Red cabbage contains 36 different varieties of anthocyanins, a class of flavonoids that have been linked to cancer protection, according to a new study conducted by researchers from the U.S. Department of Agriculture's Agricultural Research Service (ARS) and published in the Journal of Agricultural and Food Chemistry.

Anthocyanins are naturally occurring pigments that give fruits and berries their red, blue and purple coloration. A variety of studies have shown that in addition to protecting against cancer, anthocyanins can improve heart health and brain function. Another recent laboratory study by the ARS found that some varieties of anthocyanin have twice the antioxidant effect of vitamin C. The effects of those different antioxidants in the human body have not yet been tested.

In the current study, researchers fed 12 volunteers a carefully controlled diet that contained either 2/3, 1 1/3 or 2 cups of cooked red cabbage per meal. The volunteers ate two meals per day for three days. The researchers found that participants absorbed the most anthocyanins when eating the largest serving of cabbage. In addition, they identified 36 different varieties of the chemical in the vegetable, eight more than were previously known.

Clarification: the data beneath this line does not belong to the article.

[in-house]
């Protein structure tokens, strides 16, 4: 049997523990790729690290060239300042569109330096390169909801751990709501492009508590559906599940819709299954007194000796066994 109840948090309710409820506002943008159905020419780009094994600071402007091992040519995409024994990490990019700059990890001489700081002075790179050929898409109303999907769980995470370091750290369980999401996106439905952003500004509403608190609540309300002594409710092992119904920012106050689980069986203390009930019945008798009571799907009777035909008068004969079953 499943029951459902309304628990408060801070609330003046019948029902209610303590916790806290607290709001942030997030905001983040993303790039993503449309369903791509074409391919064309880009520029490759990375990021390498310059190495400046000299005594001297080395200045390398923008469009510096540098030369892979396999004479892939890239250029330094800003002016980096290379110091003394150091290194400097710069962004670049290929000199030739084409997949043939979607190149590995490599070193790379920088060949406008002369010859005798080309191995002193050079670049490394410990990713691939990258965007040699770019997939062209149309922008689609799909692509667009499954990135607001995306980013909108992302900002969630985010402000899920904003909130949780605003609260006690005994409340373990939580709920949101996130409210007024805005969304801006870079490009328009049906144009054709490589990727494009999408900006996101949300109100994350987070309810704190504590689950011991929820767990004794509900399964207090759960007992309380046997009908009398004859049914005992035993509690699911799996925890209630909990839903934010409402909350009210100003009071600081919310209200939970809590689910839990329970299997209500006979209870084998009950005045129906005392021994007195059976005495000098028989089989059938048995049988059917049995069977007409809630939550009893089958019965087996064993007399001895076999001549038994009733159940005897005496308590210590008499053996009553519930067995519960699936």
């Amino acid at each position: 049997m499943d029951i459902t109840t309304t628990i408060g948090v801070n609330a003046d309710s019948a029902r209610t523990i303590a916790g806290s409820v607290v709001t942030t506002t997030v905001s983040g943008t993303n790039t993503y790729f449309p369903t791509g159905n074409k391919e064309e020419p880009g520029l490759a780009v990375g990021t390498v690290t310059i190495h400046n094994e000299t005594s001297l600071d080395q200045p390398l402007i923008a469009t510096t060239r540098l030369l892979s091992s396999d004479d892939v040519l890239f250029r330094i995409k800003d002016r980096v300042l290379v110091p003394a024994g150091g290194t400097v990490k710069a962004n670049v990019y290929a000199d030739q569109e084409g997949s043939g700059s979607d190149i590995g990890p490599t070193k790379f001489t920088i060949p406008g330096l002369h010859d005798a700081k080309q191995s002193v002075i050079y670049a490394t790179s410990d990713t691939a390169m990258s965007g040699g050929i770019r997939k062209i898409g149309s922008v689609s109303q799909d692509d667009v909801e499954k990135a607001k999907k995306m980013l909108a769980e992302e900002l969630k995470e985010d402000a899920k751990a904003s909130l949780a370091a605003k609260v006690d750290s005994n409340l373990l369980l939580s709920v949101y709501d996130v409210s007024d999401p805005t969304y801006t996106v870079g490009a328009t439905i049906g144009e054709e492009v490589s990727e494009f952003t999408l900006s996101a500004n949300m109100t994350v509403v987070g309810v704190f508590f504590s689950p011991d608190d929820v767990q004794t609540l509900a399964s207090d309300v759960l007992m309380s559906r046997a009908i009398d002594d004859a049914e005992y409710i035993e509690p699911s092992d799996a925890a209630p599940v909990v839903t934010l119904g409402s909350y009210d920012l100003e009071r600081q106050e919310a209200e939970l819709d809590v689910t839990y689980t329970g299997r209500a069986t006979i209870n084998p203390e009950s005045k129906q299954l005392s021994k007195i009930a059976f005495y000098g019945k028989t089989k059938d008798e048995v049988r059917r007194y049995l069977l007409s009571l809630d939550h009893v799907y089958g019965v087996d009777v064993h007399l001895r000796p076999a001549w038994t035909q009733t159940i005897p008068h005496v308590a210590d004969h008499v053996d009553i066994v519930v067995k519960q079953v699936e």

Another recent study, conducted by Japanese researchers, found that anthocyanins modify the functioning of fat cells and may help fight the symptoms of metabolic syndrome. Metabolic syndrome is a cluster of symptoms linked to cardiovascular disease and diabetes, including hyperglycemia, high blood pressure, central obesity, lowered HDL ("good") cholesterol and elevated triglyceride levels.
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